Whitman news since 1896

Whitman Wire

Vol. CLIV, Issue 8
Whitman news since 1896

Whitman Wire

Whitman news since 1896

Whitman Wire

Alpha Phi finalizes bids, selective about members

With the colonization of an Alpha Phi women’s fraternity chapter on the Whitman campus this fall, Greek life is changing. The new sorority, invited by the Panhellenic council last fall to colonize at Whitman, ended its recruitment process at the end of September and began sorority activities last week.

“The Panhellenic community is excited to get the year started,” said Allie Winkelman, Alpha Phi’s main leadership consultant from the international office. “We’re super excited to have members. We are going to continue to get more members throughout the semester hopefully, so we’re really excited for that too.”

The women’s fraternity commenced with about 35 members from all four grade levels at Whitman. The majority of the girls are first-years, which Winkelman says is important for building a strong base, but the addition of the upperclassmen will help Alpha Phi start off strong.

“We’re excited for having the five seniors and the upperclassmen who might not have had a chance to do Greek life before and to show us the ropes at Whitman,” said Winkelman. “It’s great for [seniors] because they get to experience Greek life before they leave and leave such a great mark for their last year. We’re really happy with it.”

So far, Alpha Phi has had its official bid night, its first function and chapter meeting, and a few informal get-togethers.

“I feel like we haven’t gotten to know each other that well yet, but everyone I’ve met is really great,” said first-year Julia Thompson, a new pledge. “[Everyone is] really down to earth, and as someone who went through formal rush, I feel more comfortable with this group of girls.”

The first chapter meeting went over much of Alpha Phi’s history both nationally and at Whitman and discussed the sorority’s national philanthropy. According to Thompson, the chapter was present at Whitman for about 30 years beginning in the 1940s, but died out in the 70s because of lack of demand.

Rumors surrounded the chapter’s reformation this fall, but mostly people questioned what the goals of the reinstatement of the women’s fraternity were going to be.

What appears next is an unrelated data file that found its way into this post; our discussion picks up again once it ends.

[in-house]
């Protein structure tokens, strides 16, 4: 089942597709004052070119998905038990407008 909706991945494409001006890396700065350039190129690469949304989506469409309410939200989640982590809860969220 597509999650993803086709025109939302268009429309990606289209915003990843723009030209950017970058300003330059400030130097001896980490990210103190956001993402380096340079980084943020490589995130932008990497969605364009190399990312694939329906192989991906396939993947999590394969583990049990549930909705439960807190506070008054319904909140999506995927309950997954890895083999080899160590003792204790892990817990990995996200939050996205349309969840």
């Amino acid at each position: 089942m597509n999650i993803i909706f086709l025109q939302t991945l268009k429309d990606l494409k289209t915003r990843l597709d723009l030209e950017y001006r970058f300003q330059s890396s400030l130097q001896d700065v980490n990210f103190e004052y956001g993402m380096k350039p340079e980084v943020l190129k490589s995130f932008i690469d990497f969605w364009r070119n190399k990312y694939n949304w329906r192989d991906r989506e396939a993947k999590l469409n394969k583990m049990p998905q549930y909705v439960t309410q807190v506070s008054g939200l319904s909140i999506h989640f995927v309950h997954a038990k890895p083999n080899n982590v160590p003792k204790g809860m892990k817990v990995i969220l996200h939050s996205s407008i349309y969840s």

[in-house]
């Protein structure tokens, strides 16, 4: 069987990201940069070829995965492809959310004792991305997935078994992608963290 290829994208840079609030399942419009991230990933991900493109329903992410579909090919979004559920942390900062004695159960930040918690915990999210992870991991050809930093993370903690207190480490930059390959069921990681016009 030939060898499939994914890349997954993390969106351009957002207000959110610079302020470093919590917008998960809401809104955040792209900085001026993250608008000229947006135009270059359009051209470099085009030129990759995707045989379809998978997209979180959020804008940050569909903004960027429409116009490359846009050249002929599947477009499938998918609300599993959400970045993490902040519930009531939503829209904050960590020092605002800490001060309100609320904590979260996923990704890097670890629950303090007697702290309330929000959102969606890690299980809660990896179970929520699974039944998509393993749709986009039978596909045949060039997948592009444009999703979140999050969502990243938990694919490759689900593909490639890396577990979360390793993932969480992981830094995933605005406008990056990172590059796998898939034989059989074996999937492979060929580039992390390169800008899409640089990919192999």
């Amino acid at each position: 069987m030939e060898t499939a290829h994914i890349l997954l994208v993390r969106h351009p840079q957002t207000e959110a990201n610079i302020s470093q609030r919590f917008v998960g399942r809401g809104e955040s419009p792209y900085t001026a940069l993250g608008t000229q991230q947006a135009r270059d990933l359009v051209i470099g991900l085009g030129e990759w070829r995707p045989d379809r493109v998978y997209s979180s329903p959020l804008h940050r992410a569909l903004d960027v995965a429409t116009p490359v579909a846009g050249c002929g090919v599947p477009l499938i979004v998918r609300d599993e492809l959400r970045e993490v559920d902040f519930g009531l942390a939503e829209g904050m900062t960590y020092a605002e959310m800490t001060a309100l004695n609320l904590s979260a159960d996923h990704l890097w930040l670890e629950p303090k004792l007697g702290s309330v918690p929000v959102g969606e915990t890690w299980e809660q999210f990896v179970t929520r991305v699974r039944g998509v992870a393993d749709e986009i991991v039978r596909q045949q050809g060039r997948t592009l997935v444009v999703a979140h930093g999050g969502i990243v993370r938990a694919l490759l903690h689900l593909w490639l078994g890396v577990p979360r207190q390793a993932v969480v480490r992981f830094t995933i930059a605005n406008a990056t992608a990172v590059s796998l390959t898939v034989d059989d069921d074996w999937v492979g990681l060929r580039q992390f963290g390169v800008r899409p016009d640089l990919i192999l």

“A lot of the girls in [Alpha Phi] didn’t rush the first time. It’s not like they went in expecting to join a sorority,” said new pledge and first-year Louisa Rogers. “I think what’s appealing about Alpha Phi is that we can make it whatever we want.”

Winkelman said the organizers had no expectations for the number of pledges the sorority would get, because colonization is such a unique process. She was not directly involved with the selection process, but the organizers were looking for a cohesive group of women to represent Alpha Phi well.

“I’ve been pretty happy so far,” said Thompson. “I think that there’s a good mix of girls. I think that the demographic is maybe a little bit different than the other sororities on campus, and we can make it basically whatever we want.”

“We don’t have a stereotype to fit, and we don’t have to pick a group we feel like we identify with the best,” said Rogers. “We’re kind of starting a group and so we get to define it because it hasn’t been defined.”

According to Rogers, some girls who participated in recruitment for Alpha Phi were not offered bids.

“We had a meeting to talk about how we’re trying to stay away from the really exclusive ‘Oh, we’re a sorority,'” said Rogers. “That being said, there were some people who just didn’t get in to Alpha Phi.”

Rogers said the bid process really looked at the individual girls, and tried to make sure they would work well with the sorority.

“They were looking at the girl, and not like, ‘Oh, you’re not good enough for Alpha Phi.'” said Rogers. “It was more like, ‘You don’t really seem like the kind of person who would really enjoy this.'”

With the new beginnings now, the small women’s fraternity will include leadership opportunities for all members. Each member will be assigned to a committee to help plan events for the year, and in November the sorority will hold formal elections for official officer positions along with the other three women’s fraternities.

“It’s not all me,” said Winkelman, speaking about the organization tasks for the sorority. “I’ll give [the members] advice and generate ideas and help them implement things, but it will be a lot of the girls’ jobs to get things done as well.”

Winkelman has an apartment in Walla Walla and is stationed here all year to help with the transition and building phase.

“My job is technically to be a traveling consultant,” said Winkelman. She will go back and forth between Walla Walla and national headquarters in Chicago, but Whitman is her primary focus for the year.

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